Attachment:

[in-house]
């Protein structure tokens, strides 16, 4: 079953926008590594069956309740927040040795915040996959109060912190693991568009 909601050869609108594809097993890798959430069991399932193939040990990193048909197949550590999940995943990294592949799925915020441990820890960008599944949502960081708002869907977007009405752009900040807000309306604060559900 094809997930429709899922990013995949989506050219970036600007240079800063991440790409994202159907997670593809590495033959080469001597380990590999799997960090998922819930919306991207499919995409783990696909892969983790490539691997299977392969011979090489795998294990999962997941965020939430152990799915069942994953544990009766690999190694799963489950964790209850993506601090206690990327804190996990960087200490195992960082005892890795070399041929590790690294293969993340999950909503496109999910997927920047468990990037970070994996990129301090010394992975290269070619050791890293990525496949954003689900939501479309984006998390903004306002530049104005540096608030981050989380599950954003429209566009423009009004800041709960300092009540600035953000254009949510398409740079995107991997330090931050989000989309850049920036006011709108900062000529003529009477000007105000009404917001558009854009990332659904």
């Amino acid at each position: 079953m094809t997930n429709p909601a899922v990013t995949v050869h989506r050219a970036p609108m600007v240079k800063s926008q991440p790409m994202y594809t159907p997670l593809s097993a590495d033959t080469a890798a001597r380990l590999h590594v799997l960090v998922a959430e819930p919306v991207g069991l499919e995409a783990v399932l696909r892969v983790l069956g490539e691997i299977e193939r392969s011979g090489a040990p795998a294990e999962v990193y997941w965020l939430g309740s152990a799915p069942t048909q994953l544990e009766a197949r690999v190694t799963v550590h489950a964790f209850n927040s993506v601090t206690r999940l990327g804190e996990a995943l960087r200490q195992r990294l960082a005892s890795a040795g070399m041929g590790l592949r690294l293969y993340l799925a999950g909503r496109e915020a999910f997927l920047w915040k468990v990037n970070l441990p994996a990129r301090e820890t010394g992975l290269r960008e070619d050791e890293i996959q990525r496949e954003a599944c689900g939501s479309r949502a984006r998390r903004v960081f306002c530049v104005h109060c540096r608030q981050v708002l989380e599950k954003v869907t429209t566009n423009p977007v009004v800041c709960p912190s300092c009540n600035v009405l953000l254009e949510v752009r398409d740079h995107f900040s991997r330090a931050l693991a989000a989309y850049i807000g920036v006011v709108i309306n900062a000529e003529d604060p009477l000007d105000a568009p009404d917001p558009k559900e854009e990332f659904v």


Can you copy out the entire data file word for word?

[in-house]
């Protein structure tokens, strides 16, 4: 079953926008590594069956309740927040040795915040996959109060912190693991568009 909601050869609108594809097993890798959430069991399932193939040990990193048909197949550590999940995943990294592949799925915020441990820890960008599944949502960081708002869907977007009405752009900040807000309306604060559900 094809997930429709899922990013995949989506050219970036600007240079800063991440790409994202159907997670593809590495033959080469001597380990590999799997960090998922819930919306991207499919995409783990696909892969983790490539691997299977392969011979090489795998294990999962997941965020939430152990799915069942994953544990009766690999190694799963489950964790209850993506601090206690990327804190996990960087200490195992960082005892890795070399041929590790690294293969993340999950909503496109999910997927920047468990990037970070994996990129301090010394992975290269070619050791890293990525496949954003689900939501479309984006998390903004306002530049104005540096608030981050989380599950954003429209566009423009009004800041709960300092009540600035953000254009949510398409740079995107991997330090931050989000989309850049920036006011709108900062000529003529009477000007105000009404917001558009854009990332659904």
């Amino acid at each position: 079953m094809t997930n429709p909601a899922v990013t995949v050869h989506r050219a970036p609108m600007v240079k800063s926008q991440p790409m994202y594809t159907p997670l593809s097993a590495d033959t080469a890798a001597r380990l590999h590594v799997l960090v998922a959430e819930p919306v991207g069991l499919e995409a783990v399932l696909r892969v983790l069956g490539e691997i299977e193939r392969s011979g090489a040990p795998a294990e999962v990193y997941w965020l939430g309740s152990a799915p069942t048909q994953l544990e009766a197949r690999v190694t799963v550590h489950a964790f209850n927040s993506v601090t206690r999940l990327g804190e996990a995943l960087r200490q195992r990294l960082a005892s890795a040795g070399m041929g590790l592949r690294l293969y993340l799925a999950g909503r496109e915020a999910f997927l920047w915040k468990v990037n970070l441990p994996a990129r301090e820890t010394g992975l290269r960008e070619d050791e890293i996959q990525r496949e954003a599944c689900g939501s479309r949502a984006r998390r903004v960081f306002c530049v104005h109060c540096r608030q981050v708002l989380e599950k954003v869907t429209t566009n423009p977007v009004v800041c709960p912190s300092c009540n600035v009405l953000l254009e949510v752009r398409d740079h995107f900040s991997r330090a931050l693991a989000a989309y850049i807000g920036v006011v709108i309306n900062a000529e003529d604060p009477l000007d105000a568009p009404d917001p558009k559900e854009e990332f659904v």